It all started when I realized after some Google image browsing that the lovely bridesmaid dress I'd ordered for my friend wedding was probably not coming in the burgundy shade I had set out to find. The tiny fabric swatch and color block suggested a dark wine, but I was finding customer reviews with phrases like "oh and by the way, it's more of a true red than a maroon." Not encouraging. Of course there are no returns on things like this, and while Jenny is ridiculously accommodating, not demanding, and probably the anti-bridezilla, I didn't want to wreck the lovely color scheme with my fire engine red dress. My options, it seemed, were to either buy a new dress ($$$, and probably too late anyway) or to try my hand at dyeing.
You can imagine my chagrin when my initial research turned up the fact that it's almost impossible to achieve a strong dye set on polyester fabric, even with harsh, toxic chemicals and very high heat. Both options would likely to destroy my delicate garment with the bossy Dry Clean Only on the label, but further digging revealed that a tint was possible. This tutorial from College Fashion for using Rit Dye showed that while a vibrant color was out of the question, I might be able to add enough of a tint to change the bright red to something darker.
Eventually, with encouragement from various tutorials, I bought two bottles of black Rit Dye (around $4/bottle, or $2.50 for the smaller boxes of powder) at the grocery store and a yard of similar fabric from Joann's and set to testing. The results were good, if not mind-blowing, so I nervously cut the tags off, grabbed Joel to take some pictures, and got to work.
First off, what you need:
-Big plastic container you don't mind possibly staining
-Rubber gloves - the longer the better. Mine are elbow-length and I still ended up with some weird bruise-like purple stains.
-Plastic cooking spoon. I used an old one that had melted on the end, but you can get a sacrificial spoon at the dollar or thrift store if need be.
-Old clothes...even if you're more coordinated than I am, some splashing is inevitable.
-Bowl to transport fabric from dye bath to sink
Since high heat helps set the tint, I started with boiling several stock pots full of water - how's that for exact measurements? - and poured them into an old purple Rubbermaid. The last pot got the contents of both bottles of dye. I mixed it up and hauled it out into the back yard so I wouldn't have to worry about splashing.
Next, I stared at the dress for a few seconds and tried to convince myself that it was already a perfectly good color. When that failed, I saturated the dress in warm water and dumped it into the dye bath.
|"Are you dissolving a body?" - Joel|
I stirred it constantly for about 5 minutes, and then at intervals for the next 45. About ten or fifteen minutes after it seemed to have taken on a good amount of color, I lifted it out...
|Looking way darker than it will after rinsing...|
|Yeah, I know. I keep it fashionable. (Actually, that sweatshirt was the result of a project for re-purposing those hoodies that swept my dorm in college. Upcoming issue, maybe?)|
|Also good for contrast, since the bowl is pretty close to the original color of the dress.|
...And to the sink....
|Bad lighting, sorry.|
Coloring chiffon is kind of the opposite of getting stains out of your laundry - you want it to stay, but you're never really sure how well it will. Since the color doesn't set all that well, I knew it had the potential to run and dry unevenly if I didn't soak up as much extra water as possible. Rolling it in an old towel did the trick.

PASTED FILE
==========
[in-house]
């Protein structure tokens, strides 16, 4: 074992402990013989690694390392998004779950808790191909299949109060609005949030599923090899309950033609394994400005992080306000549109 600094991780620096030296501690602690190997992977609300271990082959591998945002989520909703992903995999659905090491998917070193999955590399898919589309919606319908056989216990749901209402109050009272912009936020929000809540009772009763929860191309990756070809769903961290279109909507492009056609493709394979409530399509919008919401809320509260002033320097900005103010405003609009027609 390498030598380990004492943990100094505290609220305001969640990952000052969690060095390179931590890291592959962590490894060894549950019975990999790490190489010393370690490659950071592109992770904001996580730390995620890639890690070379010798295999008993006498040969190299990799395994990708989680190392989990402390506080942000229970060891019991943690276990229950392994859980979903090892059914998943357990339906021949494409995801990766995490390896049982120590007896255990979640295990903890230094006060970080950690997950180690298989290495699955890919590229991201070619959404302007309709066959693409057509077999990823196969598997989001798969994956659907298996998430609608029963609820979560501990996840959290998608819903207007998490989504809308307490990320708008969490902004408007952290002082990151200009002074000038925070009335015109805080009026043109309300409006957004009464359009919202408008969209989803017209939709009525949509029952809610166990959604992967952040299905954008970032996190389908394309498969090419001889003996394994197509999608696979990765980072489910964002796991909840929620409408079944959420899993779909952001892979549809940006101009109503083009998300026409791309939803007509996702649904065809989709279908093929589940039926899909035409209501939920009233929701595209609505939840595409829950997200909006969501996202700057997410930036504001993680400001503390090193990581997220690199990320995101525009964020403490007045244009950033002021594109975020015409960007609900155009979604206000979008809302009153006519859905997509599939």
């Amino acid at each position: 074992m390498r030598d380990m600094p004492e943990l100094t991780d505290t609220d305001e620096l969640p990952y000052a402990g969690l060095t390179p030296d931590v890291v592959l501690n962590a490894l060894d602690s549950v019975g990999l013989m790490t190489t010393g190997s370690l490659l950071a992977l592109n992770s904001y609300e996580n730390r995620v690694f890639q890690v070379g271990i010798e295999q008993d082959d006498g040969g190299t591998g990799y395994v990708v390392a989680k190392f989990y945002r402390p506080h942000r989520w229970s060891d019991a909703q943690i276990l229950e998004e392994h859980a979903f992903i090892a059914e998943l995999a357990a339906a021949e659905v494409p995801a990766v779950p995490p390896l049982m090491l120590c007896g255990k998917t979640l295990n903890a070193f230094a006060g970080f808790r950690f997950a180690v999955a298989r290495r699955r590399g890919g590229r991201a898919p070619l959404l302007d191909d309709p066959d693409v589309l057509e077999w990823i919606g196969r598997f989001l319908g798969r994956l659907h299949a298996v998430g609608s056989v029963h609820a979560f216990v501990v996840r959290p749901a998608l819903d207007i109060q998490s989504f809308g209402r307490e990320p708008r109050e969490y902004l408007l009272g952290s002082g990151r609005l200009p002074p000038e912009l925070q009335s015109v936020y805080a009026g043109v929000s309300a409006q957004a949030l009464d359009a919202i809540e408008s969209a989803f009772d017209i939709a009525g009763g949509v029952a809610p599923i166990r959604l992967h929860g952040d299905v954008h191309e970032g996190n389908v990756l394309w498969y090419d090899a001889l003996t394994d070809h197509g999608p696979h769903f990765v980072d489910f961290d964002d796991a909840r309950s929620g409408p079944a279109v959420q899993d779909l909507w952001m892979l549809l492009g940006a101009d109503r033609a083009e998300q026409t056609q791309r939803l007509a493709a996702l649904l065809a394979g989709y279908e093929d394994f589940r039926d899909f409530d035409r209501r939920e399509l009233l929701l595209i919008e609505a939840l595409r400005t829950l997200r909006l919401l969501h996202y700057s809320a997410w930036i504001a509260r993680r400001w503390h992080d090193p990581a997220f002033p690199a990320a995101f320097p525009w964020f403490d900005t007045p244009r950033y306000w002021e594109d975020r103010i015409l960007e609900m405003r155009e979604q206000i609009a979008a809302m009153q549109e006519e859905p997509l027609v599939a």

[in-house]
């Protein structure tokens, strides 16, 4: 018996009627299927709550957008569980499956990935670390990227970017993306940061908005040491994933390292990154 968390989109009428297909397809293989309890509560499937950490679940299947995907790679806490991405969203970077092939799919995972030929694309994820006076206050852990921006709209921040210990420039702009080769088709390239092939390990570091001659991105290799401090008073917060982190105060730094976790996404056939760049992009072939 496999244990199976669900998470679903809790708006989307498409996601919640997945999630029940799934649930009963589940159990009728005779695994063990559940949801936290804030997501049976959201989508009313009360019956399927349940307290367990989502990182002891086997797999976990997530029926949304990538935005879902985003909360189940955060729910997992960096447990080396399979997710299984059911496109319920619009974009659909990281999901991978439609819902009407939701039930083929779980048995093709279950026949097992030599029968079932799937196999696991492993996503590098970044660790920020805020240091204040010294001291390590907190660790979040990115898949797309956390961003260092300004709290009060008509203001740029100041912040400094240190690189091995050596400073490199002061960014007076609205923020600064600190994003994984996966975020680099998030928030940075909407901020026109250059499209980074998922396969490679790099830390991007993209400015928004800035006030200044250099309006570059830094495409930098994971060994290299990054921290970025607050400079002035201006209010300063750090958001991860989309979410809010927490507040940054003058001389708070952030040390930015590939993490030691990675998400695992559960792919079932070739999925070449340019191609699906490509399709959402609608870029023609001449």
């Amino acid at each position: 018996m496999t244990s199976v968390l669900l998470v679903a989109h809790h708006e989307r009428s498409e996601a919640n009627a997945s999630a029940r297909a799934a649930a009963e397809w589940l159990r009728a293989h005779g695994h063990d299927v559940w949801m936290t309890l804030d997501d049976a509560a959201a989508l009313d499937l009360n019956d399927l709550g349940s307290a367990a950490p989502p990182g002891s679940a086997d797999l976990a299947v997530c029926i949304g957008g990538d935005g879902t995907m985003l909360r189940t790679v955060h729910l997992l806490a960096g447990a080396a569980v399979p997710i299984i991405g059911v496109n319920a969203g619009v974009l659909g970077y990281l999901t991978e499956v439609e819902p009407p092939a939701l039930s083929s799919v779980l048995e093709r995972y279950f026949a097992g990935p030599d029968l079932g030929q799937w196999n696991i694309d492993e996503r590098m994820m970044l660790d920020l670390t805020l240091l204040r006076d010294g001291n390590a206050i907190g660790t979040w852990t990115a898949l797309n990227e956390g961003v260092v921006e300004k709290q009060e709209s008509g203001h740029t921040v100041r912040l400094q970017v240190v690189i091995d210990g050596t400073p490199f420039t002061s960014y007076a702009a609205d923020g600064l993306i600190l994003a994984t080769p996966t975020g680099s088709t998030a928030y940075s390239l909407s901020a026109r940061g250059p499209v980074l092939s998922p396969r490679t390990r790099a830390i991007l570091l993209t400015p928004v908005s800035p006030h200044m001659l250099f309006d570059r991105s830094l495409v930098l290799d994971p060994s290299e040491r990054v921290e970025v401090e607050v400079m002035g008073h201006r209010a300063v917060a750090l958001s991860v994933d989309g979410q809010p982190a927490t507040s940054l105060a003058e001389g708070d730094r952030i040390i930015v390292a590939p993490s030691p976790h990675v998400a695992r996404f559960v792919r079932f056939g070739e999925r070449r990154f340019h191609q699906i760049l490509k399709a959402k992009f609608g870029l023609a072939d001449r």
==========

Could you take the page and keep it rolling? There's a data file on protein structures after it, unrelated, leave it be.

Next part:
|Joel had to keep telling me to slow down so he could take pictures, or at least stop at interesting moments...yeah, I'm bad at this.|
Rolling got it to the point of being more damp to the touch than actually wet. We were still worried about it dripping on the floor, though, so here it is, hanging off of the tree in our yard:
|Yeah, our neighbors hate us.|
An hour or so in the strong wind dried out the skirt almost completely. The color had lightened a bit and wasn't as dark as I'd like, but it was much improved. None of the pictures we took really captured it, but it's very similar to how this burgundy chiffon 'Windy City' dress from Modcloth looks on my monitor. If it's burgundy to the hipsters at Modcloth, it's burgundy to me.
Overall I was really happy with how it turned out. Being able to pull it off was a huge victory...and a huge relief. I can't wait to pair it with my spray-painted silver wedding shoes (another post, maybe) in June!
Thanks to my wonderfully patient husband Joel for his photography skills!
Next up: Spray-painted shoes? Tea for an upset stomach? Henna for hair? Indian food? Who knows!
-The Rit Dye website has a lot of information on different techniques and a fantastic guide for mixing colors. The t-shirts I threw in the dye bath for a previous project worked beautifully...anything 100% cotton took on a wonderfully saturated tone, and blends ended up as a subtly-textured heather. They do bleed a little in the wash, but have kept a really good level of color so far anyway and don't transfer when dry. The dye is pretty reasonable, and it made a few cheap, yellowed, somewhat transparent white t-shirts brightly colored and suddenly wearable again. I can imagine discolored white cotton sheets, pillowcases, etc being equally successful.
-The aforementioned College Fashion tutorial is really informative, and renders my post pretty superfluous.
-I experimented with using acrylic paint & textile medium, too. The color was lovely, but the texture was still too stiff. Might be okay for some things, and it would be great for actually painting on fabric, but it wasn't acceptable for this. Apple Barrel seems to be the mostly commonly mentioned brand, and it's around $1 for a little 2 oz bottle at a craft or fabric store.